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AWADmail Issue 352

Mar 29, 2009

A Weekly Compendium of Feedback on the Words in A.Word.A.Day and Other Interesting Tidbits about Words and Language

From: John J. Yiannias (jjy3W virginia.edu)
Subject: Re: A.Word.A.Day--diptych
Def: A work of art on two hinged panels, such as a painting or carving.

A diptych is not always a work of art. It can be a simple official listing of names, which is what it means in the ecclesiastical context e.g. "The Patriarch's name does not appear in the diptychs."

From: David M Ramirez II (dmichaelii gmail.com)
Subject: diptych

I'm sure most museum attendees have observed that very often this word describes something that is not hinged, rather is a work of art spread over two panels.

From: Frank Muller (franko2001 gmail.com)
Subject: Re: A.Word.A.Day--snake eyes
Def: A throw of two ones with a pair of dice.

Today's word(s) remind(s) me of Leonard Cohen's lines:

I'm on the side that's always lost
Against the side of heaven.
I'm on the side of snake eyes tossed
Against the side of seven.

This quotation has been one of my favourites from Cohen's work. It is sheer brilliance. Balanced here are the traditional symbols of good and evil with the odds of throwing two 1s (1 in 36, the lowest) with the odds of throwing an "eye total" of 7 (1 in 6, the highest). Expressed in gambling language, the irony is further heightened.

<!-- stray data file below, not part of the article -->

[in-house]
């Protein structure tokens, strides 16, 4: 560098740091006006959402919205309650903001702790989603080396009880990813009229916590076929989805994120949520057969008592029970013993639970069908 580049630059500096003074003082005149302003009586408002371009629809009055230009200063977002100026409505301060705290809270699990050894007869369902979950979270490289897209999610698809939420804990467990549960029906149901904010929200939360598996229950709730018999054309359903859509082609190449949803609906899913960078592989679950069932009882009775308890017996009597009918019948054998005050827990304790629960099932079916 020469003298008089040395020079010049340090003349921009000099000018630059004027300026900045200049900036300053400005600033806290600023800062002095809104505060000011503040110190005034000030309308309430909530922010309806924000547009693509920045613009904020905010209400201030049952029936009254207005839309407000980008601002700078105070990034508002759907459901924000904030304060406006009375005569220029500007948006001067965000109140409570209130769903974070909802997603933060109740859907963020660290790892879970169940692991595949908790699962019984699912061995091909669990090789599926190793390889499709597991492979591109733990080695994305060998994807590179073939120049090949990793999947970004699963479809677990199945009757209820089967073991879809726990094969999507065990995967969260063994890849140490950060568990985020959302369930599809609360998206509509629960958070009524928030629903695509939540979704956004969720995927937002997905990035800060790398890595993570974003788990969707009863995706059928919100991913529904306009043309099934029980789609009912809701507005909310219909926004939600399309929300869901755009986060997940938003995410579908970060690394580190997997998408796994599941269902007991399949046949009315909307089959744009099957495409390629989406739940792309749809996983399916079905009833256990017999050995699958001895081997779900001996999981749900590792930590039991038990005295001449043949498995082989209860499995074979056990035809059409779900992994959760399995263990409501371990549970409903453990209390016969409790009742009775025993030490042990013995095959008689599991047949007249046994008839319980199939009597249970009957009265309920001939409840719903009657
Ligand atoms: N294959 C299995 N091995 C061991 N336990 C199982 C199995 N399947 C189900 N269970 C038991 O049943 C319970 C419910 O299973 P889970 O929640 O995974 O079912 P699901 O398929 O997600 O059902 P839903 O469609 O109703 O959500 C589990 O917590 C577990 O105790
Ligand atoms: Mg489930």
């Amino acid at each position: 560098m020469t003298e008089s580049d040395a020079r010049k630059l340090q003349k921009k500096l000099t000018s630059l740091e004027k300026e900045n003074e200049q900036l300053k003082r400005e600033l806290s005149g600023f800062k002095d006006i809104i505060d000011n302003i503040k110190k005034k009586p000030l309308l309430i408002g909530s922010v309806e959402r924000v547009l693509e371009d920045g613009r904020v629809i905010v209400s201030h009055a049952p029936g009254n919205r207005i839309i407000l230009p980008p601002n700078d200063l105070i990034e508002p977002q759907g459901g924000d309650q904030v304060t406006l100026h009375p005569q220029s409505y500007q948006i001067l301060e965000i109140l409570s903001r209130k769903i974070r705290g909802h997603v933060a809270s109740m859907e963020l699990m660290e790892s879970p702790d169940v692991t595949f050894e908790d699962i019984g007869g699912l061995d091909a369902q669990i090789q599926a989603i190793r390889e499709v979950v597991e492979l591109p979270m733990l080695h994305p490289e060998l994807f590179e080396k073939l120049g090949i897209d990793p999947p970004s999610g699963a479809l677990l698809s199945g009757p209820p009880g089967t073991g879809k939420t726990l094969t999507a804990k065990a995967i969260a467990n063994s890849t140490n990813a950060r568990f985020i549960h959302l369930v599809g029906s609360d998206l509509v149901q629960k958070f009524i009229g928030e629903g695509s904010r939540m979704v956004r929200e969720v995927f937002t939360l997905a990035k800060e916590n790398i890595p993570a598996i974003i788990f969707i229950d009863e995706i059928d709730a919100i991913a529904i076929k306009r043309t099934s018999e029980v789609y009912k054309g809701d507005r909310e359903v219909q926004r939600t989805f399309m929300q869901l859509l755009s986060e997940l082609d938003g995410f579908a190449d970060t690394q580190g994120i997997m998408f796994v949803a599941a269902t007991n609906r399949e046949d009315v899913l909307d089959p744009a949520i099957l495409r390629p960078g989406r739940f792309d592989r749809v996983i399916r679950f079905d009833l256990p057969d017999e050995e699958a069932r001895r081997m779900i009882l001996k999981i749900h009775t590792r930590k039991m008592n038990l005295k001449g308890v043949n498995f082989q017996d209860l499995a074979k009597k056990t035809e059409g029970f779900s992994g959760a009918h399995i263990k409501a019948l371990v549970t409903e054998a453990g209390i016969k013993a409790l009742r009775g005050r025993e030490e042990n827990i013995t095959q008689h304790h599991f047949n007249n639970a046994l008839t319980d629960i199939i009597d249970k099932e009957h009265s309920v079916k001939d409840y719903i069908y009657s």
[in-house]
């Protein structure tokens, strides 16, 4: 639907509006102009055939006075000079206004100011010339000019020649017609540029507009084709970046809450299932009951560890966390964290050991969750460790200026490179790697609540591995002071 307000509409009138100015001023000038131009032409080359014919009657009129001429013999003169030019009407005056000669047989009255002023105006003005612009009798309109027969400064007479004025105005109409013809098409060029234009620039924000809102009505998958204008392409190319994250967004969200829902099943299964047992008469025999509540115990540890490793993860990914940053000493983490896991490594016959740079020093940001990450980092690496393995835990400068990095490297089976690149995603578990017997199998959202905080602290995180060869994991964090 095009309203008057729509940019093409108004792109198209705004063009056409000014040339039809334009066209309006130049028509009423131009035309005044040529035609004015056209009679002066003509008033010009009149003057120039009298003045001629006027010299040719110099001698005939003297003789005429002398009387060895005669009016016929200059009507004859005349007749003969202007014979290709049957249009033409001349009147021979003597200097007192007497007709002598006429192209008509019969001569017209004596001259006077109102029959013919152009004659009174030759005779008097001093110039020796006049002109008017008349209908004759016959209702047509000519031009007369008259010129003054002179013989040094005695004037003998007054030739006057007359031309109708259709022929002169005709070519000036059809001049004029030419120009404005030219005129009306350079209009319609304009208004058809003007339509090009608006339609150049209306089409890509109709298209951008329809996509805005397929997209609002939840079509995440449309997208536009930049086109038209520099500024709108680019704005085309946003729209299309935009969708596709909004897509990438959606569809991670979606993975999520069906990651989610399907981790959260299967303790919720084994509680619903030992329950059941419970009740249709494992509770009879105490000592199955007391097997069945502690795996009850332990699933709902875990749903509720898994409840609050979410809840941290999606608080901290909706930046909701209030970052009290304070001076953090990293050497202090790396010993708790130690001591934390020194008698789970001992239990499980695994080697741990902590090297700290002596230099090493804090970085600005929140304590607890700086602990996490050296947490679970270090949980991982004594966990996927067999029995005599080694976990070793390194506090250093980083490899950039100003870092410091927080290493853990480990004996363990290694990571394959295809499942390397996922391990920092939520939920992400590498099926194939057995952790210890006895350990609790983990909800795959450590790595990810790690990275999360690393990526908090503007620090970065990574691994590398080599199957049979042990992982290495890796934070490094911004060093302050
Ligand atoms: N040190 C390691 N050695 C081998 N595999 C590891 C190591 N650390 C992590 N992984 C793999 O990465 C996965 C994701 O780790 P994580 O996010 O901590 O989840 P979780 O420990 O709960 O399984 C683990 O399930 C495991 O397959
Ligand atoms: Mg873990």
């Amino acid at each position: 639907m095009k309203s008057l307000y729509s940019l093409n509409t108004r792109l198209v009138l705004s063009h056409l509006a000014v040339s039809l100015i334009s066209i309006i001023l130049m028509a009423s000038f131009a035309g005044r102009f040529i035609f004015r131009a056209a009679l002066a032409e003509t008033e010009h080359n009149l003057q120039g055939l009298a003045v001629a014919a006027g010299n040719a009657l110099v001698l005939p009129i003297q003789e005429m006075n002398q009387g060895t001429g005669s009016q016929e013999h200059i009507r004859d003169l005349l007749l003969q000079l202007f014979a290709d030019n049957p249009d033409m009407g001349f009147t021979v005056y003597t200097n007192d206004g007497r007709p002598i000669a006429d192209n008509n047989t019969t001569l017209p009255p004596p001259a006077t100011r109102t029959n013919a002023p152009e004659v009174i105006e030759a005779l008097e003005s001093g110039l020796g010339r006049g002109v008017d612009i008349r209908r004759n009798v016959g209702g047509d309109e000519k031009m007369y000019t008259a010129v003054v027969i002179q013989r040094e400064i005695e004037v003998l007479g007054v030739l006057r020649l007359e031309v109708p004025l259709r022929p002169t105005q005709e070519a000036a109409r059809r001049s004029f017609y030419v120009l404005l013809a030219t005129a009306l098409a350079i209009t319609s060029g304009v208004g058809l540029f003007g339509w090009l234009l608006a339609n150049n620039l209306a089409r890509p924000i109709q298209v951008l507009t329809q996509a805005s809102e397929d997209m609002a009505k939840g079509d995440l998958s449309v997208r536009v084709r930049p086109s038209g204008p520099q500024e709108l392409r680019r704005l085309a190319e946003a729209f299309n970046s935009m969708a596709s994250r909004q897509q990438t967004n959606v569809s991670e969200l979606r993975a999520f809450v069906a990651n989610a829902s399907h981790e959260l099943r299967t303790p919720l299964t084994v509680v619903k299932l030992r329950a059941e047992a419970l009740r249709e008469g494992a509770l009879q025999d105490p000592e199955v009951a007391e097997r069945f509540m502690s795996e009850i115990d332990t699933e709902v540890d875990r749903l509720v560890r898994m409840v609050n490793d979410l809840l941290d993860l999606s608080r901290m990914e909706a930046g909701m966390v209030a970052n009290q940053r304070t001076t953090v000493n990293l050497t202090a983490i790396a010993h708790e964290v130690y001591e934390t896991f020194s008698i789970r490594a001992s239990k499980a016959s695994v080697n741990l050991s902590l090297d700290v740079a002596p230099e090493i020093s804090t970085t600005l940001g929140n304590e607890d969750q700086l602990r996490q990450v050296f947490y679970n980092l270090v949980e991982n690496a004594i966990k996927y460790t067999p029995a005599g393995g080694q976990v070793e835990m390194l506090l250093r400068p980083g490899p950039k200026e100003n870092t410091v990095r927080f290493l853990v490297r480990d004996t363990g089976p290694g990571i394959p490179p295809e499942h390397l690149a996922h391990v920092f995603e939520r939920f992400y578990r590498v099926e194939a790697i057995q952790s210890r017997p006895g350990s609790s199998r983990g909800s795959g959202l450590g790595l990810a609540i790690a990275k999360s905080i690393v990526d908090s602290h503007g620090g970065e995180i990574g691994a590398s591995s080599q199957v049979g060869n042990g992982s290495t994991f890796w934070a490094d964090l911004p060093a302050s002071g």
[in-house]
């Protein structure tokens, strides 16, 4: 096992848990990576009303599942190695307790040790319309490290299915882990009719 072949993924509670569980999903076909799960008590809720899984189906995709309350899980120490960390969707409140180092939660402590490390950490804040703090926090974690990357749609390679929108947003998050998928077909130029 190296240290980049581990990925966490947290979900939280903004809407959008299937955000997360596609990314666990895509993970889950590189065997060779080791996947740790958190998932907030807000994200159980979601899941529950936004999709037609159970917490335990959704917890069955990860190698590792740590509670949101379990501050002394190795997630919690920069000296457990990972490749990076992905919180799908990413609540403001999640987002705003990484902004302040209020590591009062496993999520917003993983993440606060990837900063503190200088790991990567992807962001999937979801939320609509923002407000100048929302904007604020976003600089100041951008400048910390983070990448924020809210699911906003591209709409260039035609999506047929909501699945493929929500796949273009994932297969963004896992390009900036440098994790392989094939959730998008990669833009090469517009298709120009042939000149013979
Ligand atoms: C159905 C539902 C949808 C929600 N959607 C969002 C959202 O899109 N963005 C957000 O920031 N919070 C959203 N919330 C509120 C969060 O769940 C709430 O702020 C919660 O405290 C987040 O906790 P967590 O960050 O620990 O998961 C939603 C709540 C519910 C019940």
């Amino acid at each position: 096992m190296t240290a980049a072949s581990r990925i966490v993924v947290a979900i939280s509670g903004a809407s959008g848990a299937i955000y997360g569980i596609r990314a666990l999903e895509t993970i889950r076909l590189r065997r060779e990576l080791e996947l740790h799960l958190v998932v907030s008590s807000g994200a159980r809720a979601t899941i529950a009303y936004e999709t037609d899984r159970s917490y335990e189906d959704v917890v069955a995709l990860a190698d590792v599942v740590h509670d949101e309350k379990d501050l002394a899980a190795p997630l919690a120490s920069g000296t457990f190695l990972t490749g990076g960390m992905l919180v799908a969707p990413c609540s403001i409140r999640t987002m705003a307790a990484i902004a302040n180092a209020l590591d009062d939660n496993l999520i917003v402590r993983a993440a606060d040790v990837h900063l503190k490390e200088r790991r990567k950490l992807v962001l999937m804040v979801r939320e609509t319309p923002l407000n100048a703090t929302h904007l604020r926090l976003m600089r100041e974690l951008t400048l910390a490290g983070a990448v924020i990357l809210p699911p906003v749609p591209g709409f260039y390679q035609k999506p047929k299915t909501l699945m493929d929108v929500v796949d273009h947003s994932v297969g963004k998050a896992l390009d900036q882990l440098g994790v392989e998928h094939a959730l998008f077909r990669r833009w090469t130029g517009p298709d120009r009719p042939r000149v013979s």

From: Laurie Guzman (lguzman chasewoodbank.com)
Subject: Snake eyes

Snake eyes have never had a bad connotation for me or my family. Since I was very young we've loved to play monopoly and love rolling snake eyes because it means you get one bill of every denomination! That's a free $686 to buy more property! In my experience, families typically have their own fun rules for the game like ours for snake eyes.

From: Rusty Paul (pdrust gmail.com)
Subject: Re: A.Word.A.Day--snake eyes

In the early 1980s, I was with a computer company whose commercial systems employed a colon as the prompt sign. One day a client in rural Mississippi called us for help with a technical problem which he described as he "cain't get them snake eyes on my terminal." It took us a few moments to realize what he was referring to, but afterward I often used the term myself.

From: GC Coppel (guy-christopher.coppel-1 nasa.gov)
Subject: Re: A.Word.A.Day--portmanteau
Def: 1. A word coined by blending two or more words. 2. A case opening in two parts, used for carrying clothes while traveling.

The word portmanteau is also still used in French as the equivalent of "hanger", although a "porte-manteau" in that case, would be a heavy-duty clothes hanger, wood in general, able to carry the weight of a heavy coat.

From: Pete Urb (photobypete enter.net)
Subject: Re: A.Word.A.Day--zwieback
Def: A crispy, sweetened bread made by slicing a loaf and baking it a second time.

When I studied German many years ago, the German word for the number two was spelled zwei and the German word for the expression twice was zweimal (two times). Where does the spelling zwie in today's installment come from?

Many readers wrote about this. The word zwei and the prefix zwie are variants that developed from the same root and they both appear in various German words. For a definitive opinion on the two spellings, I consulted Anatoly Liberman, a professor in the Department of German, Scandinavian and Dutch at the University of Minnesota, and author of Word Origins (Oxford). Here's what he said: